YOU ARE HERE: LAT HomeCollections

Los Angeles

Jews Remember Bulgarian Heroism

Ceremony: Members of an Encino synagogue honor a nation that helped protect 50,000 from Nazi persecution during World War II.


To survivors such as Rabbi Haim Asa of Fullerton, it is one of the great untold stories of World War II and the Holocaust.

Fifty-five years ago, when being a European Jew was tantamount to a death sentence, Asa had the good fortune of being Bulgarian. While Jews from surrounding nations were being killed, the king, clergy and people of Bulgaria chose to save their 50,000 Jews, despite the country's alliance with Nazi Germany.

Asa recalled that his businessman father was the first in his town to learn that the Jews were at risk of being deported under pressure from Berlin.

"Some were already on the trains," Asa said. But his father and others in the Jewish community began to call in favors, appealing to everyone in power to save Bulgaria's Jews. The appeal went all the way to King Boris III, who ultimately signed an order of protection.

Asa recalled that the leader of the Eastern Orthodox Church in Bulgaria announced: "I myself will lie on the tracks and not allow you to be taken away from us." The prelate also offered every Jew a baptismal certificate to prevent deportation.

"It has been my dream for many years that the best-kept secret of the Holocaust would become public knowledge," Asa said Friday. He spoke at Valley Beth Shalom in Encino as the synagogue prepared to honor the Bulgarian people, who risked their lives to save Jewish neighbors.

"Bulgaria is unique in that there were as many Jews after the war as there were at the beginning of the Holocaust," said Beth Shalom's Rabbi Harold M. Schulweis. The Jewish population of Bulgaria actually grew during the Holocaust from 48,000 to 50,000, he said.

Schulweis is a founder of the Jewish Foundation for the Righteous, whose objective, he said, "is to recognize goodness." As part of the synagogue's observance of Yom Hashoah, or Holocaust remembrance, it held a Royal Shabbat Dinner Friday night to honor the Bulgarians. Among the guests were the daughter of King Boris III--Princess Maria Louisa--as well as the current leader of the Bulgarian Orthodox Church.

"The main reason is because we had tolerant people," the princess said when asked why Bulgaria had saved Jews, while other nearby nations had not.

Now living in exile in the United States, Princess Maria Louisa explained that the Bulgaria of her childhood was a mix of cultures, including Turkish, Armenian and Gypsy, as well as Jewish.

"These people all lived in harmony," she said. "They were Bulgarians. No one pointed them out. If some went on Sunday to church and others on Saturday to synagogue, that was their business."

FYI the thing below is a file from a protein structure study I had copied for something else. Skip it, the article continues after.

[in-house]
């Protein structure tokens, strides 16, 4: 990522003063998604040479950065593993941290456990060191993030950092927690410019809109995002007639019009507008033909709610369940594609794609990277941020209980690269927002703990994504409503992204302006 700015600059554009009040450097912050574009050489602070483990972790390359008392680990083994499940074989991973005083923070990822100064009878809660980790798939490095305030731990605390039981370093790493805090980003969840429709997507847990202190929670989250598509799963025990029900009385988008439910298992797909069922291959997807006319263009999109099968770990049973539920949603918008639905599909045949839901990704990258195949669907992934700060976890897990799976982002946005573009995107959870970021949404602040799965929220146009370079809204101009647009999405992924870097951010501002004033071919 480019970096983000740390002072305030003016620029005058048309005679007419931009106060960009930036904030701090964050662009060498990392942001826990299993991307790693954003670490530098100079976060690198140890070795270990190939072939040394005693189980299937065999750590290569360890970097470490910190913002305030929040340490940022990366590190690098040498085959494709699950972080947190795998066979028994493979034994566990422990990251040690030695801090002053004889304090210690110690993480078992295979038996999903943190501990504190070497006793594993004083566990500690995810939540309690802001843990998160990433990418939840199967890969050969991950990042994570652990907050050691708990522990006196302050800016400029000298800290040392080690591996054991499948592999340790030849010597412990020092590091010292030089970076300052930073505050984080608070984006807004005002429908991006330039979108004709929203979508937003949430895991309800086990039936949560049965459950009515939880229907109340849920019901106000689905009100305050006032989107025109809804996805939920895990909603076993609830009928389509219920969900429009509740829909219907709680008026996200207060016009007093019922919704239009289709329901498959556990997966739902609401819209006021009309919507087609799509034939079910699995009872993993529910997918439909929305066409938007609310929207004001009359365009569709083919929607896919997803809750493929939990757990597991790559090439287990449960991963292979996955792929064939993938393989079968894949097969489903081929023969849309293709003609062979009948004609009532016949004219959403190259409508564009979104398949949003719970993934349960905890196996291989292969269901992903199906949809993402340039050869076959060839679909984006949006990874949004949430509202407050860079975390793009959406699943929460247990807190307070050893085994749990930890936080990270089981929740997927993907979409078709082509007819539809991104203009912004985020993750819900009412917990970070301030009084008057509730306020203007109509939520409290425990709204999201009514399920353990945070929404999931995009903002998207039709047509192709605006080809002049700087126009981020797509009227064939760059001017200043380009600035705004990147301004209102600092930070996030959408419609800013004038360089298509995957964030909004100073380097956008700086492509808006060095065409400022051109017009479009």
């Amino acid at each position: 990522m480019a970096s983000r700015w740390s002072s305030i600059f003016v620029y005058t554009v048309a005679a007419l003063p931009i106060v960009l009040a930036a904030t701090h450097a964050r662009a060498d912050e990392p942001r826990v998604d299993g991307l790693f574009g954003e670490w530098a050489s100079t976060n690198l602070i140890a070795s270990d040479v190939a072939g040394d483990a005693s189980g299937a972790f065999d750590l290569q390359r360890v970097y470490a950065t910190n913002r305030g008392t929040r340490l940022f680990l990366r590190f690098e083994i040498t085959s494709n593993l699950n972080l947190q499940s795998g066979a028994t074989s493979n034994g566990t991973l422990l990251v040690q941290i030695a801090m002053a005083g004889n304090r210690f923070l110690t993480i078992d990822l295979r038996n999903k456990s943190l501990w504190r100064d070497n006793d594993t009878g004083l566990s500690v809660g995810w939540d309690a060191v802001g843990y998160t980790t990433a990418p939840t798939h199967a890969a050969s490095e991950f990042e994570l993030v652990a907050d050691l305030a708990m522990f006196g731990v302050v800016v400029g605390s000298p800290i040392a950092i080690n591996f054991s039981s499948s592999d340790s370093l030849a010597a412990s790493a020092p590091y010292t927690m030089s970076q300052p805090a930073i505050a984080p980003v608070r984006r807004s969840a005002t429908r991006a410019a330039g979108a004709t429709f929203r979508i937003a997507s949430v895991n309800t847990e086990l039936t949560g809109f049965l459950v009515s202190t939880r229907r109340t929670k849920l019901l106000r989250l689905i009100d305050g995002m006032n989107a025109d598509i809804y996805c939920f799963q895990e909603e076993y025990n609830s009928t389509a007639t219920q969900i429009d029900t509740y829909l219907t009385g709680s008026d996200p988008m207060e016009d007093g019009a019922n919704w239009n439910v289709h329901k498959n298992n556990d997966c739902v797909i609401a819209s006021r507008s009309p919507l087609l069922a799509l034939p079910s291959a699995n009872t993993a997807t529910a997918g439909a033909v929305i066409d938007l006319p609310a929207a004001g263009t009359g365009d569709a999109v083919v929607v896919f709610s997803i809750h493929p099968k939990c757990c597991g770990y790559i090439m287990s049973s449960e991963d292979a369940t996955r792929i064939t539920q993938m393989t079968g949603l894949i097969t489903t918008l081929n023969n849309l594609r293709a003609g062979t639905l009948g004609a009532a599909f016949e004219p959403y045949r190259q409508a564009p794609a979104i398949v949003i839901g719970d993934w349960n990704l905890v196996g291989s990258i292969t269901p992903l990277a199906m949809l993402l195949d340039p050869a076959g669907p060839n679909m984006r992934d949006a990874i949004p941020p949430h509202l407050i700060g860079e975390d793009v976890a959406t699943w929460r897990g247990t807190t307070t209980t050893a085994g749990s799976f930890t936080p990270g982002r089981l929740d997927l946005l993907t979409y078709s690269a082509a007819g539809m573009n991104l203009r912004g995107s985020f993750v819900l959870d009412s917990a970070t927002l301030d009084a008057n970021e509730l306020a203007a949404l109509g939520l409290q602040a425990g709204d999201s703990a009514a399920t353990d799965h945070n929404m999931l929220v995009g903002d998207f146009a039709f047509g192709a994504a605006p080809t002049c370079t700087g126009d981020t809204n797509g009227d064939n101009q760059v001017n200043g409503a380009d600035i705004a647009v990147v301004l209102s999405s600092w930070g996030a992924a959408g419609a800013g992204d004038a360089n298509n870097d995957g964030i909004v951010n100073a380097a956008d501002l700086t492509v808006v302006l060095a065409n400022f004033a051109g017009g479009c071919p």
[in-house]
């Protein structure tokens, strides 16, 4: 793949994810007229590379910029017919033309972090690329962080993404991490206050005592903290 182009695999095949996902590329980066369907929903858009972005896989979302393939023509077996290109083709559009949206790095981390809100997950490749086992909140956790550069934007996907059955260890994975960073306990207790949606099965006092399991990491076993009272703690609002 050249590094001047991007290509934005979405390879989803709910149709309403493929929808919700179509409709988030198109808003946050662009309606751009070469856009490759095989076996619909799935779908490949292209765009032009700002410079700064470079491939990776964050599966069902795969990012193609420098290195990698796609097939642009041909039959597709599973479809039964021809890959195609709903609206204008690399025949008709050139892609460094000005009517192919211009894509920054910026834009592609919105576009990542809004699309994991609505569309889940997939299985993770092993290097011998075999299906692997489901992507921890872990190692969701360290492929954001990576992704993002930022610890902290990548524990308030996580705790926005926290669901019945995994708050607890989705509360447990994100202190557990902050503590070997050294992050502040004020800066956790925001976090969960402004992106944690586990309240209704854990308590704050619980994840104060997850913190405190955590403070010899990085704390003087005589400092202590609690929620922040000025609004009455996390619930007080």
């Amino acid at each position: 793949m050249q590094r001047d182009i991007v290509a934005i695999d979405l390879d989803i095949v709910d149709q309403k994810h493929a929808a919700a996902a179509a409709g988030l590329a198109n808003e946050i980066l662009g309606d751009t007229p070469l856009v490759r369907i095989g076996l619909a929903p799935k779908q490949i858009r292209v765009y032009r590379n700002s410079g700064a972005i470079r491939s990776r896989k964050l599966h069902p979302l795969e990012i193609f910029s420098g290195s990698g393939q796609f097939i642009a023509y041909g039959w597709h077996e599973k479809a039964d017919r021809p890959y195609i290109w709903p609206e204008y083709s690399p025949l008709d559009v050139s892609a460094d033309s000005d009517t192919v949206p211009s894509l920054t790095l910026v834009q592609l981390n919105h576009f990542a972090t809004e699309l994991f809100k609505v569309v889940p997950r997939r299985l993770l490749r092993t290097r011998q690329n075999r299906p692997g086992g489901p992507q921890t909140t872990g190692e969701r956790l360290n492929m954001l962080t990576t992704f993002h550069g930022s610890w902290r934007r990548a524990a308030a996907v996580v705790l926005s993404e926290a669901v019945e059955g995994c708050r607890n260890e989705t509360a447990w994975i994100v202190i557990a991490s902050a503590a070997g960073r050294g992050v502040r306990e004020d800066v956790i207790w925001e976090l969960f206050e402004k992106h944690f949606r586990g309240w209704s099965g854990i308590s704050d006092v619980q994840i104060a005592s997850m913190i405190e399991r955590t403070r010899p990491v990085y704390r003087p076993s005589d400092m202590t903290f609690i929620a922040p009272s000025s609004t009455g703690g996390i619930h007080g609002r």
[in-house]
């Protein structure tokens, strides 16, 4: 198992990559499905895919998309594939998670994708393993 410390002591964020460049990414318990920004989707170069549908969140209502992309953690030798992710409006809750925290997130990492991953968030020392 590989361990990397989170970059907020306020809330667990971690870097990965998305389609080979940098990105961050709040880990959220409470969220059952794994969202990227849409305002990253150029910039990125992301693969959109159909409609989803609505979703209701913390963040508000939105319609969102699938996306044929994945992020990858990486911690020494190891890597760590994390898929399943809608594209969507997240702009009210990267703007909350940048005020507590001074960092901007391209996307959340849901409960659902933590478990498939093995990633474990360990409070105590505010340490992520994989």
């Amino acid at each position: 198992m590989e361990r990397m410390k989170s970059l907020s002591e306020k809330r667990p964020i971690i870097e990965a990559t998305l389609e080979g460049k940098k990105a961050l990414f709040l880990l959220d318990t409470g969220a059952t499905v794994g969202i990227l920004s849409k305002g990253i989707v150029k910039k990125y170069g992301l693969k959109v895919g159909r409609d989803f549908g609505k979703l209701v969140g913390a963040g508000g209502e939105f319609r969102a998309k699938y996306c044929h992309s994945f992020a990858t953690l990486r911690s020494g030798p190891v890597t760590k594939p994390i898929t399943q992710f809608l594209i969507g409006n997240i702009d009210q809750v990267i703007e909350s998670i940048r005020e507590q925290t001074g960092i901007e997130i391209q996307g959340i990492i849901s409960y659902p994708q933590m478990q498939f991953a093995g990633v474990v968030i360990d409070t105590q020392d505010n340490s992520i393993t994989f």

"There was no scapegoating," said Asa, who contrasted Bulgarian tolerance with the tendency elsewhere in Europe to blame Jews for their ills.

"At Easter time, when Jews were hiding in their basements to avoid pogroms, I was visiting my neighbors," he said, remembering how his Christian friends shared a delicious braided Easter bread that reminded him of Jewish challah loaves.

A coalition of intellectuals, prelates, ordinary people and the king formed to save the Jews, the princess said.

As to why the wartime heroism of the Bulgarians is so little known, she blamed the communists who came to power after Soviet occupation in 1944.

"For the communists, people like the intellectuals, the church and the king were anathema, so they put a lid on it," she said.

She and other family members who survived the occupation went into exile in 1946, when the monarchy was abolished. In 1943, at the age of 6, her brother had become King Simeon II Saxe-Coburg-Gotha. Last year, he was elected prime minister of Bulgaria.

She said she knew nothing of the plight of the Jews when she was a child: "At the time, I was 10, and Father did not bring his worries home to us."

Children from the temple school presented Princess Maria Louisa with a bouquet of roses, Bulgaria's national flower. Five-year-old Shira Michelle Levin had practiced her curtsy and executed it flawlessly for the royal visitor. Kosher Bulgarian delicacies were on the evening menu.

The princess said she always makes herself available for Bulgarian causes. And she wanted to set the record straight.

"Father has always been accused of running the country in the later years with an iron hand," she said.

"But the reason the Jews were saved was because of his name on a piece of paper--no other reason."

Boris III died unexpectedly in 1943 after a trip to Germany. Hitler was reported to have had a heated meeting with the king, and Asa and others believe the monarch was killed by the Nazis.

"He left healthy--you can't say healthy as a horse because he was a king--and he comes back 36 hours later, on oxygen already," Asa said.

Los Angeles Times Articles